You should read what some of the people associated with FX’s “The Bridge” are saying about the show. As FX promotes this Mexican border drama —based on a similar show from Scandinavia— to the expanding Latino demographic (“Hey, everyone, Latinos sure want more border shows!”), the publicity machine is in full gear.
The July 10 pilot was directed by Gerardo Naranjo, who also did Miss Bala in 2011. By the way, that movie was about a young woman who enters a beauty contest in Tijuana, but then witnesses drug-related murders and is forced to do the gang’s bidding. That movie earned Naranjo Hollywood’s attention, yet we still wonder “The Bridge” will be like. Complexity? Reality? Or just more exploitation in the style of Univision, Televisa, Telemundo, and Mundo Fox? The jury is still out, but some of the quotes being shared are quite sad. Ugh.
From The El Paso Times:
This week’s Entertainment Weekly names it one of its “12 Killer Summer Series,” and features a picture of stars Demián Bichir, who plays a Chihuahua State cop, and Diane Kruger, as an El Paso Police detective, on one of its alternate covers.
The magazine ranks it No. 5 among its killer dozen, calling it “a story you’ll be talking about all summer.”
The show, about what happens when a body turns up on both sides of the border, debuts July 10 on FX.
The EW story notes that executive producer Elwood Reid and Kruger walked across one of the of the bridges into Juarez as part of their research. “It was actually really nice. To be fair, we didn’t go to buy drugs or to pick up a hooker, and it was daylight,” she said.
Reid said he was scared and worried about losing his job, since he didn’t tell anyone at the network about it. “But we had great tacos,” he said.
FX President John Landgraf said this earlier this year: “For years networks having been trying develop a drama series set on the U.S.-Mexican border without any success. I’m thrilled to say that Meredith Stiehm and Elwood Reid have become the first to crack that creative code and they have done so magnificently. There have been great films set in that world – No Country for Old Men and Lone Star come to mind – but never a great TV series. This one is special. The setting, the writing, the direction, and the way it is brought to life by Demián Bichir, Diane Kruger and the rest of the cast makes for truly riveting drama.”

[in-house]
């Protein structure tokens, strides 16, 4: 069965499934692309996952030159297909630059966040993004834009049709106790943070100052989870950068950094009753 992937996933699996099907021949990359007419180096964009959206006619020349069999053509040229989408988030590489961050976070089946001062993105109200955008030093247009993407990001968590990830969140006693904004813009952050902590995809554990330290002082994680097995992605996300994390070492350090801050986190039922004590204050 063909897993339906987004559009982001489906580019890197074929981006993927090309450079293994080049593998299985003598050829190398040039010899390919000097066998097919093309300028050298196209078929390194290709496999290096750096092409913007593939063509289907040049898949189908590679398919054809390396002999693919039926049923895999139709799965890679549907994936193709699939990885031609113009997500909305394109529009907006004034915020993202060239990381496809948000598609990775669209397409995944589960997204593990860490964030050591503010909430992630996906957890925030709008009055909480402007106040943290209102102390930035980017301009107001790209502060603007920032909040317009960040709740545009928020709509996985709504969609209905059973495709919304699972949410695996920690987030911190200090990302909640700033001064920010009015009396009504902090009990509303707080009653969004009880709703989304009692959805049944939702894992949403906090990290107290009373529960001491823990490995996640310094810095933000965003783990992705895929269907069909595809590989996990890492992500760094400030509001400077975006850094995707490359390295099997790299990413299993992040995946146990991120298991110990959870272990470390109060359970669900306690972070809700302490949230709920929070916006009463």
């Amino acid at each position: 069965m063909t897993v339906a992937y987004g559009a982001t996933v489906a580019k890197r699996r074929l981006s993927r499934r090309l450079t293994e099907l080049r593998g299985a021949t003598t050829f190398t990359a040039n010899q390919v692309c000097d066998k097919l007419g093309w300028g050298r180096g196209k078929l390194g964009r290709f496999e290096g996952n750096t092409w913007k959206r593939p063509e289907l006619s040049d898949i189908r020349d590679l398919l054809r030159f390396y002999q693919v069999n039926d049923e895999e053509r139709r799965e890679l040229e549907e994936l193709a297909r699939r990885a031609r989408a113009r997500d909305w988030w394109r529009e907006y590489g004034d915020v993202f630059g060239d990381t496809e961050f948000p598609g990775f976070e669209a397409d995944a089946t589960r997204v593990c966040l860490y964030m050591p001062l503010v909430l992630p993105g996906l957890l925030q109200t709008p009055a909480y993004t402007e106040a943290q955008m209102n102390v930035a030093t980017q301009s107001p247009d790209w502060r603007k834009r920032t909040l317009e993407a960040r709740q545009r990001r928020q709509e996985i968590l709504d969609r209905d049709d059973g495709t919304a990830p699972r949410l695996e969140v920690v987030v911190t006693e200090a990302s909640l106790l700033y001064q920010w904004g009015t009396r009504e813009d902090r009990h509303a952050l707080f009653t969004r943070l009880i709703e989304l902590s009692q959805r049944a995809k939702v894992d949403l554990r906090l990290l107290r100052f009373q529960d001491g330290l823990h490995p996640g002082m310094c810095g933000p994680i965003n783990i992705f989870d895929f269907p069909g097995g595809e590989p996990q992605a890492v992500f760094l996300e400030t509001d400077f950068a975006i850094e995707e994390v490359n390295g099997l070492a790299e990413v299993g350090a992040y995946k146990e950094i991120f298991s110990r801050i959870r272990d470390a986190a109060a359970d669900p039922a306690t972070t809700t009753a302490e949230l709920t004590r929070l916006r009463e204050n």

Yes, because that is exactly what this country needs right now: a show about the US-Mexico border billed as reality, but clouded more in fiction.
Here is what Bichir told EW: “If it was up to me, I’d just do films or projects that could try to make a difference while we’re entertaining you.” We are really hoping, Demián, that you signed on to a show that will not sensationalize the myth of a dangerous and lawless border. We don’t need Jeff Sessions or John McCain using “The Bridge” as their “proof” that there should be even more fencing.
Kruger, however, might have given the show some hope when she said the following:
It’s definitely entertaining. But it also tackles some – not just problems, but things that are very much in the newspapers right now. What is also very interesting is that it is about the meeting between two very different cultural backgrounds and how they can take away from each other something that is other than just having a working relationship. I think that’s what makes the show very rich, it’s not just another cop show of which we have many of on television. We’re trying to make something that is very character-driven, entertaining and hopefully just very moving as well. We’re trying to bring emotion into the show.
We really hope that Kruger is right and that “the meeting between two very different cultural backgrounds” is not slanted towards the U.S. You know, United States is good and more, Mexico is corrupt and chaotic. The border is a hellhole, etc. etc. A true exploration of the issues could be the show’s saving grace, And please stop the talk about how “The Bridge” will instantly appeal to U.S. Latinos and where to get a great taco.